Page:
It was over in the 3rd inning.  I knew, you knew, and the city of New York knew.

Willie Harris...

To be perfectly honest, we all knew before the season even began, but we’ve been holing our breath. Waiting, hoping that the honeymoon could continue, but alas it could not. On Monday night the New York Mets played exactly like we had been expecting them to all year. They fulfilled our wildest nightmares of precisely what this team would be. In all honestly, there is no surprise they were as bad as they were, the only surprise is that it took them so long to perform as such.

It all began in the third inning. Jonathan Herrera hit a fly ball that should have been an easy out. Instead when Willie Harris arrived at the location the ball would drop he shielded his eyes, reminiscent of Matthew Block from Mets of the Rustic Canyon Little League Baseball season of 1996. As if the ball was the sun itself falling into the earth, his knees buckled and his arms covered his upper body. The ball, just as it did so often to poor Matthew Block in the ’96 season, fell right behind him. The mistake was ruled a double, and then a run scored, and then the beginning of the end.

The shame didn’t end there. The Mets’ anemia at the plate continued, but more

Pelfrey started the fire.

importantly, so did Pelfrey’s sub par year. Looking like he was giving birth on the mound through most of the game, Pelfrey managed to not ruin his outing until the 6th. Pelfrey’s line culminated with 5.1 innings pitched, 6 hits, 4 walks, 4 runs, of which only 3 of were earned improving his ERA to a respectable 10.80. I don’t know what is left to say about Mike Pelfrey. He sucks? He’s garbage? Oliver Perez who?

Luckily for Big Pelf, he wasn’t the biggest embarrassment on the field.  One thought it wouldn’t have taken much for him to win the 3rd Wilpon Award in as many starts, but instead the competition was tough.  In the past Pelfrey was so bad no one else would have even had gotten a shot at the Wilpon, but perhaps out of fear, or out of desire he managed to escape total failure.  Of course, as Dr. Ian Malcolm — a reference I only googled to make sure I got the name right — so astutley pointed out, “Life finds a way.” And on Monday not only did Pelfrey find a way to give another Met a chance at the much coveted award, but other Mets found a way to out-do him.

Bobby Parnell you poor, pitiful, sack of trash. In the top of the 8th, in a tie game, after a wild pitch that put a runner on third, Bobby Parnell earned himself the World’s most deserved Wilpon Award.  In what was ruled a “fielder’s choice,” Parnell, instead of choosing to throw the ball to the catcher,  chose to throw the ball to Keith Hernandez in the media box.  Luckily for the Mets, baseball does not have the same rules as cricket, the runners were only allowed to score once on this particular play. While Willie Harris’ missed fly ball may have signified the end of the game, this errant throw seemed to signify the end of the season, or at least the beginning to what is sure to be a long one.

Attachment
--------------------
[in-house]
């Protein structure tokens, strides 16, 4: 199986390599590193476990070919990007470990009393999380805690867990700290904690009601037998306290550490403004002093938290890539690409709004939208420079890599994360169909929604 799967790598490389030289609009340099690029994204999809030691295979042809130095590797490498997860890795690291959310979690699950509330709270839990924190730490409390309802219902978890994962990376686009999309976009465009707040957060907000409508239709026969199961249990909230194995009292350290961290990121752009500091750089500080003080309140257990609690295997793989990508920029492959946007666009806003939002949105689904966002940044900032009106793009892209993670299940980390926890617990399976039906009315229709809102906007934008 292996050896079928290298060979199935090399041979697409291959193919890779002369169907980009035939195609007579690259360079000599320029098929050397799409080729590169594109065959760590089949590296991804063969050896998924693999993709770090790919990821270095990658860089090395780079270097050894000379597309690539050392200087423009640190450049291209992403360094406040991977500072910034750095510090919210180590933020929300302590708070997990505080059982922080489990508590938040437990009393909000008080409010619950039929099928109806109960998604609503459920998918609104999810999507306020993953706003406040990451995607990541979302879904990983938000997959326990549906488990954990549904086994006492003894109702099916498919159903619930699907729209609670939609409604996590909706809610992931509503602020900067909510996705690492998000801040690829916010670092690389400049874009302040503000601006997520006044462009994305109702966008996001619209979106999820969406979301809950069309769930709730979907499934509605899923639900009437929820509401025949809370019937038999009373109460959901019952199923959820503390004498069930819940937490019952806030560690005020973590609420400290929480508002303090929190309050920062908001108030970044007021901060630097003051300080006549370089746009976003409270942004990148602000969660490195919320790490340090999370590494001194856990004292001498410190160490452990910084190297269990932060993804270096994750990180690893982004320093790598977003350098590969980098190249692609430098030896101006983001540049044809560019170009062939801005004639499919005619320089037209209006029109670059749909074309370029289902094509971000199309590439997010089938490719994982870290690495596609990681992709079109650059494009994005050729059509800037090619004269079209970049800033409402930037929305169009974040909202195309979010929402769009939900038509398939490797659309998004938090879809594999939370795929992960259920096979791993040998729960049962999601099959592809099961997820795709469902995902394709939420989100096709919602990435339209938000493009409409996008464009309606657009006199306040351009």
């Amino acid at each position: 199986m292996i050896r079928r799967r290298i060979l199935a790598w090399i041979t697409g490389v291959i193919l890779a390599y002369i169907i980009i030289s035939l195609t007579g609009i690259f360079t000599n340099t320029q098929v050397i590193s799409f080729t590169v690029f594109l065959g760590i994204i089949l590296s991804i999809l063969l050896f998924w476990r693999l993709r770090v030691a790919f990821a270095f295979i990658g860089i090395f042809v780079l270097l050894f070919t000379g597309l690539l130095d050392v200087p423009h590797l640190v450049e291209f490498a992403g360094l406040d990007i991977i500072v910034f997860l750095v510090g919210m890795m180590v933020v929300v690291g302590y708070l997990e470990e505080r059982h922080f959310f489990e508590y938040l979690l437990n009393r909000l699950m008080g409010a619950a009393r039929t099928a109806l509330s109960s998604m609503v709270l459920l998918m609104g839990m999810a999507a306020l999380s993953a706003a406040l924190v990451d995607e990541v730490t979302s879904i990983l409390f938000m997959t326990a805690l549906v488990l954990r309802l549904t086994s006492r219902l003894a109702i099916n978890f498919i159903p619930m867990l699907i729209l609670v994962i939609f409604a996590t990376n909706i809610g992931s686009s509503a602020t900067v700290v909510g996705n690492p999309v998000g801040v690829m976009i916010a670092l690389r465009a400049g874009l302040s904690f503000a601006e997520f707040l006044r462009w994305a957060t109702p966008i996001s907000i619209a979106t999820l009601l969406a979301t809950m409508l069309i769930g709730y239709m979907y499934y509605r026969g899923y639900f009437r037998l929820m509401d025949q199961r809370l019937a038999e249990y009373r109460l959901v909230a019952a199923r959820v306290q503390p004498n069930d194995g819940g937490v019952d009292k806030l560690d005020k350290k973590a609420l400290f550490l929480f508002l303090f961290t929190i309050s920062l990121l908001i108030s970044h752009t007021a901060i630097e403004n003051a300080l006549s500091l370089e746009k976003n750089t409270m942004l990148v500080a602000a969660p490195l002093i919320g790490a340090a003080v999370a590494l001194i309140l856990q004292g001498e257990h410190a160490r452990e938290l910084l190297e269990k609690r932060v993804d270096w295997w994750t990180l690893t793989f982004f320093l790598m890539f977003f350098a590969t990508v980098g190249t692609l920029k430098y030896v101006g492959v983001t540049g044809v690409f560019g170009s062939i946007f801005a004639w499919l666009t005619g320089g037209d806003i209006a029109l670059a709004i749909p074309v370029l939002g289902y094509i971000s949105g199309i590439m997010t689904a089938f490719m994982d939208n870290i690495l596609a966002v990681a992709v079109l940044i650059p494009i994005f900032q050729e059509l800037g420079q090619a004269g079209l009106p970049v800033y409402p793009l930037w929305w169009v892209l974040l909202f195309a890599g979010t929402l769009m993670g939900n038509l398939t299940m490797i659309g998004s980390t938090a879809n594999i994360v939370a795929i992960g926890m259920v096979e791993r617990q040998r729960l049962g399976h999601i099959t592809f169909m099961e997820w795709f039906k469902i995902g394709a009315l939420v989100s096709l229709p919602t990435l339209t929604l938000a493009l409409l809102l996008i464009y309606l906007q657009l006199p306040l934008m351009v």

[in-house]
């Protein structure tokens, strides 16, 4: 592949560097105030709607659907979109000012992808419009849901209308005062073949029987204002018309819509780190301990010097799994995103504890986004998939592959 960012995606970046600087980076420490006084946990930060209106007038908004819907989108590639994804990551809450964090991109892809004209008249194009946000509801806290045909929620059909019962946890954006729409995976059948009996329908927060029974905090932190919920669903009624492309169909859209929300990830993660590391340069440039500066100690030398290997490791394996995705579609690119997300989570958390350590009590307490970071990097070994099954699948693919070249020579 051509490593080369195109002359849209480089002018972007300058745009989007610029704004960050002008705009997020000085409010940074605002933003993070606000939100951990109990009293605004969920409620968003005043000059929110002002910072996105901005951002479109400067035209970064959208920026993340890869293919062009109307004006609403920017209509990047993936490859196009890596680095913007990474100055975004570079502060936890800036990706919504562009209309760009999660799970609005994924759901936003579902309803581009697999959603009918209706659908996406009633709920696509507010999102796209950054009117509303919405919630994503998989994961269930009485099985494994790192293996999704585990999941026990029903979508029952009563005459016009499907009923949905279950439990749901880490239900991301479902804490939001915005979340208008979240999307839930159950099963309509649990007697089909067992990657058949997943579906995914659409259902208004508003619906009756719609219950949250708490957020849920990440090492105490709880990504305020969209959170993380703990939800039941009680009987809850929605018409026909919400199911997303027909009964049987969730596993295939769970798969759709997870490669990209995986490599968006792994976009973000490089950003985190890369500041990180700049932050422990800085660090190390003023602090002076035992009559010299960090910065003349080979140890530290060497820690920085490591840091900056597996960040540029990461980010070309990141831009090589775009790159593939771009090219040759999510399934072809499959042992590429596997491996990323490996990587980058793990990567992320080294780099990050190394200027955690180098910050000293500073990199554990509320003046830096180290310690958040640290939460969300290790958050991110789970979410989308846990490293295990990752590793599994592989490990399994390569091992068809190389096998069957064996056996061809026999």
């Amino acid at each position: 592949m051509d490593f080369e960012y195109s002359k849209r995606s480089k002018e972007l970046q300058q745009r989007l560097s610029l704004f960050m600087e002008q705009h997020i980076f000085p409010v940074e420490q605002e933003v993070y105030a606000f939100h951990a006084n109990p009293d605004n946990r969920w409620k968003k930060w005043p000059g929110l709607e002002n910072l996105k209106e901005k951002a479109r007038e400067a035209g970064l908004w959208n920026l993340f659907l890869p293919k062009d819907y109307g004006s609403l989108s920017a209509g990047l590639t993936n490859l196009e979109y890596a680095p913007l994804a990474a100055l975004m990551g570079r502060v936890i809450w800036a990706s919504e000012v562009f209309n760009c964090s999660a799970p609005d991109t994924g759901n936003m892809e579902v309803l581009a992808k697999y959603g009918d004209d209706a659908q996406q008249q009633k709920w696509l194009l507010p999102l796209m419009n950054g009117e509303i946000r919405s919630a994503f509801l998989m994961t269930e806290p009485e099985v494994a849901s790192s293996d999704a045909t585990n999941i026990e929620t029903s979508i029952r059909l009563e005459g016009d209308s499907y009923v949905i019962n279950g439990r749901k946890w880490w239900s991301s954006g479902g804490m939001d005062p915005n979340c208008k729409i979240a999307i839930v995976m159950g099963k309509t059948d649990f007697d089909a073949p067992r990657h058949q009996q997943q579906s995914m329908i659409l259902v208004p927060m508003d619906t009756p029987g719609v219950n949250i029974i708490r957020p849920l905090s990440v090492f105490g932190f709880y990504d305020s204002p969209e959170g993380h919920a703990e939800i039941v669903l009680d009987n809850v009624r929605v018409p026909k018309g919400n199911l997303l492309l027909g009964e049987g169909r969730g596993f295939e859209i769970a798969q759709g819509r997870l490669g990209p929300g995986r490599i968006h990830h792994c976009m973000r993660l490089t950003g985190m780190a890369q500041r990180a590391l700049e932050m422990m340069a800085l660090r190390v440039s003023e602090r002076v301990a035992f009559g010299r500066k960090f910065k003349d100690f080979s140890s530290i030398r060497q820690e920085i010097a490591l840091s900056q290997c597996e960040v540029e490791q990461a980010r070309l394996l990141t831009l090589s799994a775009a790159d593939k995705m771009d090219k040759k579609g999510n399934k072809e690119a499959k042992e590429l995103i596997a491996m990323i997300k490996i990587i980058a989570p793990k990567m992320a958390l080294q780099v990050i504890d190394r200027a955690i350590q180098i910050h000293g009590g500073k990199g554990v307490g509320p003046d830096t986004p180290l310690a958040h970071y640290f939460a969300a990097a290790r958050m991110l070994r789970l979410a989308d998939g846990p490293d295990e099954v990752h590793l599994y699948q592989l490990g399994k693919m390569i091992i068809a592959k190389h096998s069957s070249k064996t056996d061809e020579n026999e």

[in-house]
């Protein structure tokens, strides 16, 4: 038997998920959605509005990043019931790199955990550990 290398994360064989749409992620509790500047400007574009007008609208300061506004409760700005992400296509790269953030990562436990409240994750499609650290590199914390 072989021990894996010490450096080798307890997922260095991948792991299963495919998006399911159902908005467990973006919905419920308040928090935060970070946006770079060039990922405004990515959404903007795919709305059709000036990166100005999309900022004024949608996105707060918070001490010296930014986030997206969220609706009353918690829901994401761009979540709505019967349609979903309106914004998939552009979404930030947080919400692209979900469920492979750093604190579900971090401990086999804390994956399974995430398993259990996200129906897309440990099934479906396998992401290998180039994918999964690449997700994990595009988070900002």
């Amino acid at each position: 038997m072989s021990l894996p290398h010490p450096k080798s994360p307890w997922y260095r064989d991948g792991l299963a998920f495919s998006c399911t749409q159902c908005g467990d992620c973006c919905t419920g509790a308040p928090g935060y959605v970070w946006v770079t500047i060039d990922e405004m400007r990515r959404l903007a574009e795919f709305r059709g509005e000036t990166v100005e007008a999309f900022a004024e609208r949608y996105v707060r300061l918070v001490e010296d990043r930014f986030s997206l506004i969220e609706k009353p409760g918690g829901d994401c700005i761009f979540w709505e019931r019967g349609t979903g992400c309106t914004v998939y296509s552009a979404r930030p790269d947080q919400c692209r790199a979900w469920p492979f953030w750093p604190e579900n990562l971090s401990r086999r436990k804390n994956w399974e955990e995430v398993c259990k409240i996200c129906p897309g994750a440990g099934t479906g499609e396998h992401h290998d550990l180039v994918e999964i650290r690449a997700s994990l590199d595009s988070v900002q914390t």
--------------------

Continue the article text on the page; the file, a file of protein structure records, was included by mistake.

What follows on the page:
A double-what?

Before closing it needs to be stated the Terry Collins is a moron. At first things were looking good, it almost seemed as if he knew what he was doing. But interview after interview it shows that he’s in just a little bit over his head. He has the perpetual look of a deer in the headlights. Add to it that he seems unknowing of how to execute a double switch, and you have a full blown failure. In the late innings of Sunday Night’s game, the boys on SNY tried to save him embarrassment, by claiming that Collins intended to have Frankie Rodriguez only pitch to one batter, but the truth is the truth. Beltran should have come in and hit 9th, and Rodriguez should have been pitching from the 6th spot in the order. Collins is still bereft of a Wilpon Award, but you can rest easy as he is sure to get one soon…

Wilpon Award 4/10

In an extra inning game, with many positive and negative signs, there was a particular man who truly deserved the award: D.J. Carasco. However, D.J. will be spared because one other player who out-earned D.J. in the spot for biggest failure. This man was so bad he was sent down immediately following the game.

Blaine Boyer says goodbye.

We say goodbye to Blaine, and happily award him the 10th Wilpon Award. To be perfectly honest, Blaine might not have deserved it most. Terry Collins, along with Carasco made strong arguments for being selected. However, it goes to Blaine because we, here at The Wilpon Award, don’t think he’s ever coming back, and we want to be equal opportunity.